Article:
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Withrow was the only member of this group to be non-tendered by the Braves, who offered contracts to center fielder Ender Inciarte, right-handed reliever Arodys Vizcaino and left-handed reliever Ian Krol.
While Withrow now becomes a free agent who has the option to re-sign with the Braves, Inciarte, Vizcaino and Krol are now in position to have their respective 2017 salaries determined by an agreement or an arbitration hearing that would likely take place during Spring Training.
Recker, who is expected to begin the season as Atlanta's backup catcher, avoided arbitration when he agreed to an $800,000 deal late Friday afternoon.
Earlier this week, the Braves provided a one-year, $625,000 split contract to catcher Tuffy Gosewisch, who will receive the pro-rated portion of that salary when he is on Atlanta's active roster and a $100,000 salary when he is with Triple-A Gwinnett.
Rodriguez stood as a legitimate non-tender candidate until he agreed to a one-year, $637,500 deal approximately three minutes before Friday's deadline. MLB Trade Rumors had projected Rodriguez to receive $900,000 via arbitration, but he didn't necessarily have much leverage as he attempts to return from Tommy John surgery and pitch at the Major League level for the first time since May 29, 2015.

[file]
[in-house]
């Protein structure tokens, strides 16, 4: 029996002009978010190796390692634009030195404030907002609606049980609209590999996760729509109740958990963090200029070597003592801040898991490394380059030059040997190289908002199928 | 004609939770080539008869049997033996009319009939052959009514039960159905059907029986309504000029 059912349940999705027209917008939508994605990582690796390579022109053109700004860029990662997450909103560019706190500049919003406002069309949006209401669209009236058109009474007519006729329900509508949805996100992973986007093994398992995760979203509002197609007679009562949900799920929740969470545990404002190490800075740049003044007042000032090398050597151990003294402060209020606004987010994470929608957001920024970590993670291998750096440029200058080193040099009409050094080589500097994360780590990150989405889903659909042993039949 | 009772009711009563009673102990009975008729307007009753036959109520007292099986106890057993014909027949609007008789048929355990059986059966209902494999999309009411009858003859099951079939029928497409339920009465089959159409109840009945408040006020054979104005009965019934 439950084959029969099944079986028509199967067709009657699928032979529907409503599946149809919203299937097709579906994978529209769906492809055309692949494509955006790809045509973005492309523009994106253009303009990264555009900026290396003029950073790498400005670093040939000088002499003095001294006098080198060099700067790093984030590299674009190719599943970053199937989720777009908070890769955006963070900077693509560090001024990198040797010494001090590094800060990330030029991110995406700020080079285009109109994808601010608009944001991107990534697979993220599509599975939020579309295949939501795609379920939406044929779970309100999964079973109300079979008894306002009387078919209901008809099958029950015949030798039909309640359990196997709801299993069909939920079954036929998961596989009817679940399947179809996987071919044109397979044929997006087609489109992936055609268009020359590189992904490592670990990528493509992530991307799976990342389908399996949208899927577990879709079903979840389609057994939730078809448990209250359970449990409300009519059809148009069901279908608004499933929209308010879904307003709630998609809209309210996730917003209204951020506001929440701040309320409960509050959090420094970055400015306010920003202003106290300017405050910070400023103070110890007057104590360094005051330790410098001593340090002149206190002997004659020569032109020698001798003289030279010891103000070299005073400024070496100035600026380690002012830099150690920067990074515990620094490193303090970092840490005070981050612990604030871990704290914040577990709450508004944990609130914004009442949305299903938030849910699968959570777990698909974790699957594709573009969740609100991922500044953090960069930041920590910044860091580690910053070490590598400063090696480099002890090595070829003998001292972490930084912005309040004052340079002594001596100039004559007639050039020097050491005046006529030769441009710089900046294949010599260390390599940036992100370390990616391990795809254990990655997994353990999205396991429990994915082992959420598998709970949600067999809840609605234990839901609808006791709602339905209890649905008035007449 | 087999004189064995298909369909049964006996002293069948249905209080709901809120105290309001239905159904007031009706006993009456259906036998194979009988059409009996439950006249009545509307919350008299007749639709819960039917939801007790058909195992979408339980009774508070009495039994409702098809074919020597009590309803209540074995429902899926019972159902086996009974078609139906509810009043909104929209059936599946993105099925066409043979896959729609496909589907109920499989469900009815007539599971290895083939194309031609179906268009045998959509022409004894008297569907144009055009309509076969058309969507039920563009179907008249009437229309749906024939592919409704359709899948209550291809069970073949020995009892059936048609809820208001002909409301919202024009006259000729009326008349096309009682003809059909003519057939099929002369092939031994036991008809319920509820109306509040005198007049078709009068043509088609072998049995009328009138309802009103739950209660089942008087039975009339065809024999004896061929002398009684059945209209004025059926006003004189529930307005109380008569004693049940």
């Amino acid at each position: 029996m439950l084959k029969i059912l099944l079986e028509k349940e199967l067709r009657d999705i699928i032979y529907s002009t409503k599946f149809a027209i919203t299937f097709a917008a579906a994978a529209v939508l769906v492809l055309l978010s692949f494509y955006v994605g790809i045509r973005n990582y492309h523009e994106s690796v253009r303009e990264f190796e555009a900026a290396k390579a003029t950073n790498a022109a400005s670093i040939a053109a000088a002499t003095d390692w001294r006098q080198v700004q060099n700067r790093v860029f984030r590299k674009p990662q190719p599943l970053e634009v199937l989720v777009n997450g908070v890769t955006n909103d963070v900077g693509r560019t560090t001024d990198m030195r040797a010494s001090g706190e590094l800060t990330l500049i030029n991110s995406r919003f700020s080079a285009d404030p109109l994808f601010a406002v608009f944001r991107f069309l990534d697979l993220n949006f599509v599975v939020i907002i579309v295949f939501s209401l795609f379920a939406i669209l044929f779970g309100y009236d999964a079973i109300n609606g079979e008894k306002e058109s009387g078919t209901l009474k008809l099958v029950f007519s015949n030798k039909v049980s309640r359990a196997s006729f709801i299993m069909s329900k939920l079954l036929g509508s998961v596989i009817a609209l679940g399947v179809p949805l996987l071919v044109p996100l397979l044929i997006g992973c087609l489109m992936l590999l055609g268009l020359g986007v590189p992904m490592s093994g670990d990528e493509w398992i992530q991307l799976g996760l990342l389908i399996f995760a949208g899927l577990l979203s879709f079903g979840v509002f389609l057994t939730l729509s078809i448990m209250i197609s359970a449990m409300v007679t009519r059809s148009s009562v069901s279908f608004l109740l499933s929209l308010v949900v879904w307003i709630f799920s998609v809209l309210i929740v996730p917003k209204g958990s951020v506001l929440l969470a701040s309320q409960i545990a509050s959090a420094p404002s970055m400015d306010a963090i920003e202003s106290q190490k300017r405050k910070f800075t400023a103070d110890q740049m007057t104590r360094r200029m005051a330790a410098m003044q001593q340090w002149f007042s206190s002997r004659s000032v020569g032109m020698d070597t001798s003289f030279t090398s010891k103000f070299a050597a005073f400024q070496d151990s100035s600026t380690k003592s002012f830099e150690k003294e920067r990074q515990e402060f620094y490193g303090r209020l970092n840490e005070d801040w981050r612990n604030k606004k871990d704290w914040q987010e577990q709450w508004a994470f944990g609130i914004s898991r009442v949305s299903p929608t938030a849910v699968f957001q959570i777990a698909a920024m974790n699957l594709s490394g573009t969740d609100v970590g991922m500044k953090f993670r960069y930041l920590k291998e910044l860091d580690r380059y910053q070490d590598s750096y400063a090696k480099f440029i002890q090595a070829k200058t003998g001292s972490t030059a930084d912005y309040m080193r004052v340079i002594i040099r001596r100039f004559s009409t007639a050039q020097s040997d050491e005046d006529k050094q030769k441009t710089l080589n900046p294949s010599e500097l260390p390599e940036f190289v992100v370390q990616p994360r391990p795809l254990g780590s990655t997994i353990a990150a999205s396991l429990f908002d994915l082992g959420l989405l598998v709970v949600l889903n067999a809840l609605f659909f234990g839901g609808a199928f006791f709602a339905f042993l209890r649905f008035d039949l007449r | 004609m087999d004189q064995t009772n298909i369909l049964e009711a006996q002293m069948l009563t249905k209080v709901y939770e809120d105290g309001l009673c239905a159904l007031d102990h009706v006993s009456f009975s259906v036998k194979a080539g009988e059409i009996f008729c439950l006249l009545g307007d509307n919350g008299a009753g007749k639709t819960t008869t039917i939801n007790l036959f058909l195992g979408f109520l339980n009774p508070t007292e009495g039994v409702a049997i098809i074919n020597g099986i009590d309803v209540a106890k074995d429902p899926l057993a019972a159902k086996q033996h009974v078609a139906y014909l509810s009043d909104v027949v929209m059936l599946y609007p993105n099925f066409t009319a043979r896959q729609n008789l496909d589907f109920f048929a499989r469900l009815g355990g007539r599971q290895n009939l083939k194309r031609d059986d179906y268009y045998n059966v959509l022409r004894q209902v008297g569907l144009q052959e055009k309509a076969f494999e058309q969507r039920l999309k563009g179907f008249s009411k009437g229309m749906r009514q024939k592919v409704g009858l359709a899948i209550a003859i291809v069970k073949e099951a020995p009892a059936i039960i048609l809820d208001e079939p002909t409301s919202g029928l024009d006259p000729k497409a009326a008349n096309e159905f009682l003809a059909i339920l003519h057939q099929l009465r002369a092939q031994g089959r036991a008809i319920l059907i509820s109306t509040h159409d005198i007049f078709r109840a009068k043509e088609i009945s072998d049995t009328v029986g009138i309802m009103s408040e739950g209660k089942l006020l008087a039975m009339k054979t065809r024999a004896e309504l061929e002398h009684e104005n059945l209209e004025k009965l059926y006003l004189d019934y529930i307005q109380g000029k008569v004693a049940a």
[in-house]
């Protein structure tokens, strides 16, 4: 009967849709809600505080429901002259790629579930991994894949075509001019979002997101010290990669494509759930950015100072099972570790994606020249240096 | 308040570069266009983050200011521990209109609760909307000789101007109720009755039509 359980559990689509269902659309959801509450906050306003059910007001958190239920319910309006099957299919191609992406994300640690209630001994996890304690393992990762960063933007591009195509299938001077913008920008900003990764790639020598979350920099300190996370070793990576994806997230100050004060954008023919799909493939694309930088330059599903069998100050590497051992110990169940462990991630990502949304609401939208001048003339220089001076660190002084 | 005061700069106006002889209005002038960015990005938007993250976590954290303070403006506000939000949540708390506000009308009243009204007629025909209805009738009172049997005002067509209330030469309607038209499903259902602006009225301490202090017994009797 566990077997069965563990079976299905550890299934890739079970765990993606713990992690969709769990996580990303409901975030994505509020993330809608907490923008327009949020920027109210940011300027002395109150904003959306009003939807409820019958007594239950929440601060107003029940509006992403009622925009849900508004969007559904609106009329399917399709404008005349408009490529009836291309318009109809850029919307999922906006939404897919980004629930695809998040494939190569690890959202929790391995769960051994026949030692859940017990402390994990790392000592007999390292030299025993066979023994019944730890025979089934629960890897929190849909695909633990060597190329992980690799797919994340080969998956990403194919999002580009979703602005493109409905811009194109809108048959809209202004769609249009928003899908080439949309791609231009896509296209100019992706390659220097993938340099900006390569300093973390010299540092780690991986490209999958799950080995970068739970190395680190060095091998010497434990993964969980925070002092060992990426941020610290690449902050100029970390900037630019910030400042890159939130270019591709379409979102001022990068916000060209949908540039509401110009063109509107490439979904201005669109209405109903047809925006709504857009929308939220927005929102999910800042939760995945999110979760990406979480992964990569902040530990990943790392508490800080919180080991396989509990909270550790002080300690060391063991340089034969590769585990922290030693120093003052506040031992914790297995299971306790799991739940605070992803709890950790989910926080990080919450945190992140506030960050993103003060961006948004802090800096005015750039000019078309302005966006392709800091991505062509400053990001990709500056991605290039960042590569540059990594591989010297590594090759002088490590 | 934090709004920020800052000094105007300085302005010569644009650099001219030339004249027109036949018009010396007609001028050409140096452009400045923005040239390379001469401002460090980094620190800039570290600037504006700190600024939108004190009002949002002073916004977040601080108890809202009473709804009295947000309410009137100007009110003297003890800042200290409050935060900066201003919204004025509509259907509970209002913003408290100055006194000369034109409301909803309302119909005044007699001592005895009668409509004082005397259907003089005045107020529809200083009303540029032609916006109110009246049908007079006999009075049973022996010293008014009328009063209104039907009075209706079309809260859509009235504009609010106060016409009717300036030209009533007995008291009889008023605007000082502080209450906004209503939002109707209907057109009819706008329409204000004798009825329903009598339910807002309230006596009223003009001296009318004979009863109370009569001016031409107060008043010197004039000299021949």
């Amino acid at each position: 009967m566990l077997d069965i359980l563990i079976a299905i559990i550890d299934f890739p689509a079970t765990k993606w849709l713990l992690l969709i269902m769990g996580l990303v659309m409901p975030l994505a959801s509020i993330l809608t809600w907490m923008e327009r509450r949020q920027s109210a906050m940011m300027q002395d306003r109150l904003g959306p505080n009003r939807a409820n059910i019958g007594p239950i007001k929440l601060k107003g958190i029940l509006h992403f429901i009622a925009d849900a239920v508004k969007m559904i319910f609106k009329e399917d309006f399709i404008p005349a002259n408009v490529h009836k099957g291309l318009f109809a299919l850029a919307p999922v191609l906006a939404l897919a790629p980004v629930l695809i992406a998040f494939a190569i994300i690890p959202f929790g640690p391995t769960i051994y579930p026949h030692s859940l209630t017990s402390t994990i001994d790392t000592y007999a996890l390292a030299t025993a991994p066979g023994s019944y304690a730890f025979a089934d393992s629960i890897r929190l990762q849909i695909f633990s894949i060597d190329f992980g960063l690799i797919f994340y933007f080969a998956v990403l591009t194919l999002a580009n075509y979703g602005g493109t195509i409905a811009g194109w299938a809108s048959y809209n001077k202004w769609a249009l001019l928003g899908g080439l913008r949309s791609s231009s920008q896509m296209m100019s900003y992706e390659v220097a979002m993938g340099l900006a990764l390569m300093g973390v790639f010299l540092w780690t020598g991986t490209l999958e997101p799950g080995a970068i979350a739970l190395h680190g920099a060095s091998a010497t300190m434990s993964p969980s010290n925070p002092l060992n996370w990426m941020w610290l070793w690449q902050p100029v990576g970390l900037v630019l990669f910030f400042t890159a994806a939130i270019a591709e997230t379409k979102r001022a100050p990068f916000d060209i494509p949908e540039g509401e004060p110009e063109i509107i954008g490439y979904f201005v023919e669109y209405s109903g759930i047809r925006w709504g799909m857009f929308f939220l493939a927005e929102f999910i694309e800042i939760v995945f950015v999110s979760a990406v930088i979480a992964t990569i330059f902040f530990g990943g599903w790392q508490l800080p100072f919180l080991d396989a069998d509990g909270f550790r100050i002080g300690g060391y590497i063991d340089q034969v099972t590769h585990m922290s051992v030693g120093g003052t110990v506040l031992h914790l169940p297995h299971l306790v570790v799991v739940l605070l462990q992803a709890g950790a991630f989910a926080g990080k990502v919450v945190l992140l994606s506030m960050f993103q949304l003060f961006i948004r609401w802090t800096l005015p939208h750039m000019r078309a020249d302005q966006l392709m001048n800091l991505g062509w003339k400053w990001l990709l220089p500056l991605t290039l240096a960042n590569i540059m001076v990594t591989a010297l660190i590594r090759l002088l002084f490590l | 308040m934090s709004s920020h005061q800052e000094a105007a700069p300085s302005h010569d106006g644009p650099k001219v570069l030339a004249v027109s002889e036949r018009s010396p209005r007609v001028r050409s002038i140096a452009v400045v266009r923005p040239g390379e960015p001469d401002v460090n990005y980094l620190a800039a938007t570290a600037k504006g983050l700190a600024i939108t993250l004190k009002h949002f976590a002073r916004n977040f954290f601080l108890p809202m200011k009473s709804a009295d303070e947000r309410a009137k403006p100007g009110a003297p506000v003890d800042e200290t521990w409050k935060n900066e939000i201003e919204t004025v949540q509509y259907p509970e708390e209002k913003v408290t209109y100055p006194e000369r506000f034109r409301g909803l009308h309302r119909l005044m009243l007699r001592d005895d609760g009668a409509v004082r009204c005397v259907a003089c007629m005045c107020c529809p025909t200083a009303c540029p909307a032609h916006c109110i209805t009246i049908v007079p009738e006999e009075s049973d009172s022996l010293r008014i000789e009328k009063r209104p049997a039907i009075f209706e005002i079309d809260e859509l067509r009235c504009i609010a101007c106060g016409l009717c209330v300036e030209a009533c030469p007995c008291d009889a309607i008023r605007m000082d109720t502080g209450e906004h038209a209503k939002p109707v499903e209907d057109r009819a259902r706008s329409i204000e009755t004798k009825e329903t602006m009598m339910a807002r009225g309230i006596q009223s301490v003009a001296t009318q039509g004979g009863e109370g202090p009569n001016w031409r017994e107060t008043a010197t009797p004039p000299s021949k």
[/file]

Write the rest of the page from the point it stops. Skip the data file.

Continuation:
The financial risk the Braves took on Rodriguez was not as great as the commitment they would have made by retaining Withrow, who was projected to receive $1.2 million via arbitration.
Withrow posted a 3.56 ERA in 48 appearances for Atlanta this past season. The 27-year-old reliever allowed just one earned run during a 19 1/3-inning stretch that spanned from June 14 to July 27. But he missed most of August with right elbow inflammation, then made just six September appearances, none of which occurred after Sept. 17.
That was not necessarily an encouraging development for Withrow, who underwent Tommy John surgery in June 2014 and then missed all of 2015 while also recovering from back surgery.
Mark Bowman has covered the Braves for MLB.com since 2001. This story was not subject to the approval of Major League Baseball or its clubs.